Reality TV show revives fading Welsh town

left the almost always busy football ground at Caia Park, one of the most deprived areas of Wrexham, Wales, on April 26. MARY TURNER / The New York Times

In the Welsh language, the virtually untranslatable word ‘hiraeth’ (pronounced here -ayeth) describes a mixture of nostalgia and nostalgia for a time that can never be restored.

For Wrexham, a working-class town in north Wales, it was a sentiment that defined a post-industrial malaise that worsened in the 1980s as the last of the coal mines closed their rickety doors and later the blast furnaces of nearby steelworks went cold.

Only popular football club Wrexham AFC remained: the oldest side in Wales, a constant contender but still an irrepressible source of local pride.

“We’ve been through as much as a city,” said Terry Richards, 56, a lifelong fan of the club, as he sat at home in the team’s bright scarlet jersey. “Those were difficult times.”

A mural promoting the FX documentary “Welcome to Wrexham” near the home stadium of the football team featured in the show. MARY TURNER / The New York Times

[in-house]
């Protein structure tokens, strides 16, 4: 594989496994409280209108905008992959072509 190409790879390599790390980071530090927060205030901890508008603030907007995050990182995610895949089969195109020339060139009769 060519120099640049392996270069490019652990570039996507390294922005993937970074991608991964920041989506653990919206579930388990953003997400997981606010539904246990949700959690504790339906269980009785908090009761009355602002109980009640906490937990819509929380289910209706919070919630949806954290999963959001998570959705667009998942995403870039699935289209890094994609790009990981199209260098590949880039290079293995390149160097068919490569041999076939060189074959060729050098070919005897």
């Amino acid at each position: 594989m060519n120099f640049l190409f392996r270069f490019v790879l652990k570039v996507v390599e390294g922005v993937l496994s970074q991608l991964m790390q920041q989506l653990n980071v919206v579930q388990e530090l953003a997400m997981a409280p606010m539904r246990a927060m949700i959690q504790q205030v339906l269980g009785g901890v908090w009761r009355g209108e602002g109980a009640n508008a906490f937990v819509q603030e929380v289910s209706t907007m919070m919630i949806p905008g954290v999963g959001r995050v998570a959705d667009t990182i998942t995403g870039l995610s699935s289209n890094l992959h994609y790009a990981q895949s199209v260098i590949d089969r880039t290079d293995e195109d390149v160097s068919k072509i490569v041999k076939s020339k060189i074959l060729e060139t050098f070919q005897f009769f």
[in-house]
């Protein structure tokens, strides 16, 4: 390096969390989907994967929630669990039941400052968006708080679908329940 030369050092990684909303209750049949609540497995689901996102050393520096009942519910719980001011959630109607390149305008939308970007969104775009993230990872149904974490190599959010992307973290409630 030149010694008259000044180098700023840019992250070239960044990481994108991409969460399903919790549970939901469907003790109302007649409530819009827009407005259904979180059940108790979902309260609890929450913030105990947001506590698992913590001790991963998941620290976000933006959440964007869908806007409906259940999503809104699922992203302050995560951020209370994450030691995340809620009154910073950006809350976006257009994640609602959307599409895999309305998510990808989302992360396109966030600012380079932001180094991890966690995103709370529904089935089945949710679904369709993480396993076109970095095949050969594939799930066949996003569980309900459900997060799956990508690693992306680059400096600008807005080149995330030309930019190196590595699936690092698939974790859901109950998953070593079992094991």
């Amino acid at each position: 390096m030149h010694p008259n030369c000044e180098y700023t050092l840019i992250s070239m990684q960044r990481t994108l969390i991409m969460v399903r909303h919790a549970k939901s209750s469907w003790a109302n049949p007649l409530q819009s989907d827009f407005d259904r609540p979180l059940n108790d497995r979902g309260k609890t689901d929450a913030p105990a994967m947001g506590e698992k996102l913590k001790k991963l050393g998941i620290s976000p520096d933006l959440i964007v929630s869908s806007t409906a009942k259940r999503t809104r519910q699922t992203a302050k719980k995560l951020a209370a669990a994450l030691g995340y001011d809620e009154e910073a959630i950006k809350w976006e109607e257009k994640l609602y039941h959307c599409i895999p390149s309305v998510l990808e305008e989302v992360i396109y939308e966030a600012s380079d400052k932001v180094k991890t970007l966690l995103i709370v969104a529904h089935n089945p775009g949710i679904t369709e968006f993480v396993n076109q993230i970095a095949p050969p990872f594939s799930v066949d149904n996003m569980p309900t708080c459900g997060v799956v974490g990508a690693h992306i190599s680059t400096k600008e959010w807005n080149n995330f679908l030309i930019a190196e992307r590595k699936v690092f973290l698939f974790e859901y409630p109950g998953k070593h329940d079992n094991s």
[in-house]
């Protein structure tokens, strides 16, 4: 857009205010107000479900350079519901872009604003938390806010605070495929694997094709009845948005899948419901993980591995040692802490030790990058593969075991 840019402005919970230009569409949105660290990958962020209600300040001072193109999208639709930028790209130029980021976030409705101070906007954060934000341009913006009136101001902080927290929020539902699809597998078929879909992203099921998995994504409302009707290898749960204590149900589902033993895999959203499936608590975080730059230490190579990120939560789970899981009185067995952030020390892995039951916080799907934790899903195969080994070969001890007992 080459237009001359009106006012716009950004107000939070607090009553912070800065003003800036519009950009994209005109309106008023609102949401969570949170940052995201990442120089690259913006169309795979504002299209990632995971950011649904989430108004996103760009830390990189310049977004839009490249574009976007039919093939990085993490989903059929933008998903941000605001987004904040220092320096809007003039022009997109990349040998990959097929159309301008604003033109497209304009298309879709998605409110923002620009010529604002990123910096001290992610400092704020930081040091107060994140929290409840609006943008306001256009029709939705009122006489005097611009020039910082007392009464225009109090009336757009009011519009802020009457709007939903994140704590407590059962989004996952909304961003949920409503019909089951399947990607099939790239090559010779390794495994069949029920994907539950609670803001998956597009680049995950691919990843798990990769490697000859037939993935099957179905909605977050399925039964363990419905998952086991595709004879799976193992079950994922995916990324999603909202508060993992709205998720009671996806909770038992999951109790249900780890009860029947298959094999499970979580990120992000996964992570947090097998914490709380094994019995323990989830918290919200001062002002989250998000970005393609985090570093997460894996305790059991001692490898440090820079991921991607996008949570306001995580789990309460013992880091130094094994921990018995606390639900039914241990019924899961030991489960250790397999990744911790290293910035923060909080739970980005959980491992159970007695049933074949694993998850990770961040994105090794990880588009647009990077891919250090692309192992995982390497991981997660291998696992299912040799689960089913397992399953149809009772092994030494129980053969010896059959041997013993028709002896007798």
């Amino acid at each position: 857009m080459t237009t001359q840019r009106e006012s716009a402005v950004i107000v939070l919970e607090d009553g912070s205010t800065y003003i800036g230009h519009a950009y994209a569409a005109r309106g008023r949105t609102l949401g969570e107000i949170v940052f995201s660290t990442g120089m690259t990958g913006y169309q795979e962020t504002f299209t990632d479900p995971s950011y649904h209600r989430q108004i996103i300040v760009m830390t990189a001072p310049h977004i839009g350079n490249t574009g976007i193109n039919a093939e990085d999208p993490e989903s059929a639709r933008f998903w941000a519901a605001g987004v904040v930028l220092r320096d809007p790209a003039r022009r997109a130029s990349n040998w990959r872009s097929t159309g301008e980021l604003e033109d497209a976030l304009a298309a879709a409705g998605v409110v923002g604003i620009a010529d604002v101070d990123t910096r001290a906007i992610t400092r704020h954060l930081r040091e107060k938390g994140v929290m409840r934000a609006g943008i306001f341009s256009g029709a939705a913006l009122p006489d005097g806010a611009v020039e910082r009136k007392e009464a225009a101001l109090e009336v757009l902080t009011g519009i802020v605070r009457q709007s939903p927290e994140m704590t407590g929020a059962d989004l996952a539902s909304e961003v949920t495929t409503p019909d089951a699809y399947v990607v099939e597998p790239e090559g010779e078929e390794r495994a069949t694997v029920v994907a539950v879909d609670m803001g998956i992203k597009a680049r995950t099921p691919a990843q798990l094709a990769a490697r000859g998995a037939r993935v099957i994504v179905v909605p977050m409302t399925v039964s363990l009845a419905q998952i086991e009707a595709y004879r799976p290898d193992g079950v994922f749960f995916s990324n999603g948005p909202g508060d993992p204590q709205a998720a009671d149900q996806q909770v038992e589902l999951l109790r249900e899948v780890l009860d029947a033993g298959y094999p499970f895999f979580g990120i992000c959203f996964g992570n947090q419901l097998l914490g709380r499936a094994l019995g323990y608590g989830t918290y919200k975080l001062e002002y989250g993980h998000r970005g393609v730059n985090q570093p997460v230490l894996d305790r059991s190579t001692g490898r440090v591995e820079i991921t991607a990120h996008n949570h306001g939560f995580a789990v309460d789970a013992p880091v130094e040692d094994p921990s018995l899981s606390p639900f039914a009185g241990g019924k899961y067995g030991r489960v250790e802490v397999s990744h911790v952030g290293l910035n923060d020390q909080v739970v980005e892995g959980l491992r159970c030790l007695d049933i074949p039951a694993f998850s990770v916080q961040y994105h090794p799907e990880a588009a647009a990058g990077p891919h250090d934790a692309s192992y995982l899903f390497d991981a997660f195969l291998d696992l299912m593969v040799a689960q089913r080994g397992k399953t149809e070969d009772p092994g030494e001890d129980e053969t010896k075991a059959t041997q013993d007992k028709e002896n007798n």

In Wales, legends of heroes return to save the day, but few could have predicted that an unlikely couple of Hollywood actors, Ryan Reynolds and Rob McElhenney, would march into town and buy the ailing club just over two years ago would.

That set off a series of events that catapulted the city out of the doldrums into the international spotlight and made residents the protagonists of their own Hollywood reality show centered around the football club Welcome to Wrexham.

Few could have predicted that the two famous actors would even come to town. But McElhenney, an American who had dabbled in sports documentaries during lockdown, conducted an extensive search for a seedy football team with growth potential, ended up at Wrexham AFC and persuaded Reynolds to join him on his pet project.

After paying the bargain-basement sum of around US$2.5 million (84.9 million baht), they moved to the city (Canadian-born Reynolds even bought a house) and began restructuring the team’s operations.

They revitalized training facilities and upgraded the squad, offering comparatively enormous salaries that attracted established players from the upper echelons of English football.

On April 22nd, this Hollywood tale finally found its very own Hollywood ending – the team’s promotion after a victorious season to the English Football League, the next tier of England’s multi-tier football pyramid, after a 15-year absence.

above Wrexham AFC players train at the racecourse ground while crews from the documentary series Welcome to Wrexham film them in Wrexham, Wales. MARY TURNER / The New York Times